Nigeria Food Company Factory Will be Powered by Solar. Evtec Energy has signed an agreement with technology group MICT to partner on a $150 million solar photovoltaic power plant in Nigeria. The 110-MW plant, under construction since January of this year, will power a factory of Tingo Foods, MICT’s subsidiary in Nigeria. Officials said the solar farm is expected to be completed within 18 to 24 months. The food factory represents an investment of about $1.6 billion, and was initiated after establishment of the African Continental Free Trade Area, or AfCFTA, a program promoting economic development in Africa. Tingo officials said they chose solar to power the facility to minimize the factory’s environmental impact, and also to secure a supply of electricity in an area that has seen blackouts due to load-shedding along the power grid. “In addition to the significant environmental benefits of using on-site renewable energy to power what is expected to be the largest food processing plant in Africa, we will achieve significant savings in energy costs, improving the overall margins and profitability of this extremely exciting and potentially large business within our group,” said Darren Mercer, CEO of MICT. Tingo is expected to sign a power purchase agreement with Evtec Energy for the electricity produced by the solar farm. Evtec Energy is expected to receive financial support for the project from Credit Suisse, JPMorgan Chase, and U.S.-based investment bank Roth Capital Partners.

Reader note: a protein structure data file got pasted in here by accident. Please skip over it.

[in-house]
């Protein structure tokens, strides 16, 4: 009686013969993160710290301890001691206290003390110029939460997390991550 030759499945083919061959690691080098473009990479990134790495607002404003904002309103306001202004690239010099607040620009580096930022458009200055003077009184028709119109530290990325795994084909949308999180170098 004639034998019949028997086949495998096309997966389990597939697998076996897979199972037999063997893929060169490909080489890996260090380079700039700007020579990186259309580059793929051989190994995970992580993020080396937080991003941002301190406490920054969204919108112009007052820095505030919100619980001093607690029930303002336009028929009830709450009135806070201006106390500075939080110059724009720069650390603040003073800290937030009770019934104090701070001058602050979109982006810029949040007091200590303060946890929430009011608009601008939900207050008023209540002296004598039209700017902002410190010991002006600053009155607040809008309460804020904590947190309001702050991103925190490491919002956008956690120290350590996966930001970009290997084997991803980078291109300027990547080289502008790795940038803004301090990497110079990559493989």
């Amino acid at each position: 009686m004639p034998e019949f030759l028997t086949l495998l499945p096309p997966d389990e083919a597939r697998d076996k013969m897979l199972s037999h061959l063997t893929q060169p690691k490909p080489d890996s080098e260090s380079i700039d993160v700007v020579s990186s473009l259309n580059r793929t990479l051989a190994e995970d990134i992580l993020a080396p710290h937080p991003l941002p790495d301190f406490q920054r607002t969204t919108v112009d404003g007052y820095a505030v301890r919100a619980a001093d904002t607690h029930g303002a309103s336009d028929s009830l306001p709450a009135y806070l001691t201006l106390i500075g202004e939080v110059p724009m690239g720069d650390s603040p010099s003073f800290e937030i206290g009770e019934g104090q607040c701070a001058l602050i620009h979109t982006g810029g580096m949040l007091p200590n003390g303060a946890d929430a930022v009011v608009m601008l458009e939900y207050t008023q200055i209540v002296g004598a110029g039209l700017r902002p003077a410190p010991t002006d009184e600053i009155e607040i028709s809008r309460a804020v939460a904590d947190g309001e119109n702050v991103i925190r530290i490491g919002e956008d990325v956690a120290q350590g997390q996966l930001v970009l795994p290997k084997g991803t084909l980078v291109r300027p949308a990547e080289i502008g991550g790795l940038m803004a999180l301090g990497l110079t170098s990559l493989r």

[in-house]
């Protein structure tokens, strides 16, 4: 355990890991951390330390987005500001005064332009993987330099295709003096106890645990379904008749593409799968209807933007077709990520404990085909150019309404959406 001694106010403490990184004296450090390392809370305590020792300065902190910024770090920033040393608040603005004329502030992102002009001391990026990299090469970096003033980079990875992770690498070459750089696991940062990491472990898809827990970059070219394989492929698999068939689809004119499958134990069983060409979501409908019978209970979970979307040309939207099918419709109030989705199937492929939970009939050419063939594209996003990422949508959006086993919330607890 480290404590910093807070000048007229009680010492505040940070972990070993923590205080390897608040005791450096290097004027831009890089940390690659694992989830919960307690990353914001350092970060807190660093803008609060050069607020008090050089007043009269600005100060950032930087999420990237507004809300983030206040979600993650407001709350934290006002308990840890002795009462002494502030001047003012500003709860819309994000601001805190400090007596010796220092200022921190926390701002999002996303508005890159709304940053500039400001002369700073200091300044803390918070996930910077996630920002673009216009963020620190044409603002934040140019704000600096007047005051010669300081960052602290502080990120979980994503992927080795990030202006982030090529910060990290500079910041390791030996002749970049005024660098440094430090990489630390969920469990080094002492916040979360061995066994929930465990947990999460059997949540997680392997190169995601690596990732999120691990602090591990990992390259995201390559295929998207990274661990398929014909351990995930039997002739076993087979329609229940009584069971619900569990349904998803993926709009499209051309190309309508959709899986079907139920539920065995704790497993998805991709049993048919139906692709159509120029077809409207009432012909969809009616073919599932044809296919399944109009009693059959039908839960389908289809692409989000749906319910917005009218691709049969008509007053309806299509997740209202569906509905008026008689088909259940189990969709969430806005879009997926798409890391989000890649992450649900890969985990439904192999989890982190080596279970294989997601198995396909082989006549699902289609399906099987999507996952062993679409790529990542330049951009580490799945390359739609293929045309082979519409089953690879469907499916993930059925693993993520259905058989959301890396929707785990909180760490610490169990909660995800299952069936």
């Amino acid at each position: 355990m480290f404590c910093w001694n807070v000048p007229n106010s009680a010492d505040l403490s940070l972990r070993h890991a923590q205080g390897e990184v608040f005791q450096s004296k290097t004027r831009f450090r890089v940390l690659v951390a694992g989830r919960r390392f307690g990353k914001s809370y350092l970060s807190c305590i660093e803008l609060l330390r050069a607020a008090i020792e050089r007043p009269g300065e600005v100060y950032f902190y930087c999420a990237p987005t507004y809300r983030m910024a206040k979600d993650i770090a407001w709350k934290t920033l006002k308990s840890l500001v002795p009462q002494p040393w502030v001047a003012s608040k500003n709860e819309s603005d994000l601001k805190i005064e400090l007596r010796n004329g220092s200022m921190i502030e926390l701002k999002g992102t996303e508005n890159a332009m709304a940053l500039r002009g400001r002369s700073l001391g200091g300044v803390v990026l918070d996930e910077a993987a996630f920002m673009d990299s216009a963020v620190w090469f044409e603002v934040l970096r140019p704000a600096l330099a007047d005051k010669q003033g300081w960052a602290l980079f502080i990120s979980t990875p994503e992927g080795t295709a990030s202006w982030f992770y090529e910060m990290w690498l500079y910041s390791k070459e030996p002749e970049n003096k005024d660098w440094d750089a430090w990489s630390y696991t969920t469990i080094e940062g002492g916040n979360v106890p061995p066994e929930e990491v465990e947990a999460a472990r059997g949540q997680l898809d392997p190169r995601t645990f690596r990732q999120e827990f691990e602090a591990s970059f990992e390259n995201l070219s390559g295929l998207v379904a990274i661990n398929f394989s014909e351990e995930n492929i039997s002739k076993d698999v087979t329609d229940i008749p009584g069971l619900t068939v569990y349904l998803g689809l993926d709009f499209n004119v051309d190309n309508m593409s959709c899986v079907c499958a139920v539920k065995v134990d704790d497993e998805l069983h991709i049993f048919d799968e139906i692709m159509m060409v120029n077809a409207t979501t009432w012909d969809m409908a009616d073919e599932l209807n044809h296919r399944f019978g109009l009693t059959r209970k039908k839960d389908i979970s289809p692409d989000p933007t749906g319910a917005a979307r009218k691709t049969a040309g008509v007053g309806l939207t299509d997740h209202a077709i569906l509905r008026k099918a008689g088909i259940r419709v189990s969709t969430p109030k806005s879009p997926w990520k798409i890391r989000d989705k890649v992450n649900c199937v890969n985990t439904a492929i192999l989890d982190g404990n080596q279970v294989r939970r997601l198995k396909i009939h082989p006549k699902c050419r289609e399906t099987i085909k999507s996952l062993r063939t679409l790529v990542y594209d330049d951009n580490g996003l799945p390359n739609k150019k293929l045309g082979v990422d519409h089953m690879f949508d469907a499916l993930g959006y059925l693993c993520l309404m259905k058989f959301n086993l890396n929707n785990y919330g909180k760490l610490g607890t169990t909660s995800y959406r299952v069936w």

GE Renewable Energy Supplying Turbines for Lithuanian Wind Farm. GE Renewable Energy has been selected by renewable energy developer and investor Inikti to supply four onshore wind turbines for the 18-MW Otada onshore wind farm in Lithuania. GE in early March said the project is part of a portfolio that will bring its installed onshore wind capacity in Lithuania to about 500 MW by the end of 2023. The project, with four 5.5-MW GE turbines derated to 4.5 MW, is expected to be completed later this year. Gilan Sabatier, GE’s chief commercial officer of Onshore Wind International, said, “We’re delighted to start a partnership with Inikti, and we are thrilled they’ve selected our technology. We are also very proud to keep contributing to the energy transition in Lithuania, a country which is one of the most attractive countries in Europe in terms of wind energy potential.” Aivaras Stumbras, CEO of Inikti, said, “We are thrilled to have chosen the partner with one of the most modern and high-performance wind turbines in the market. We hope that the beginning of our cooperation with GE will open up more opportunities for both companies, not only as a customer, but also as an installation and service provider.” According to LVEA, Lithuania’s wind power association, the country is now approaching 800 MW of installed wind power capacity. The country has a goal of reaching 7 GW of installed renewable energy capacity by 2030.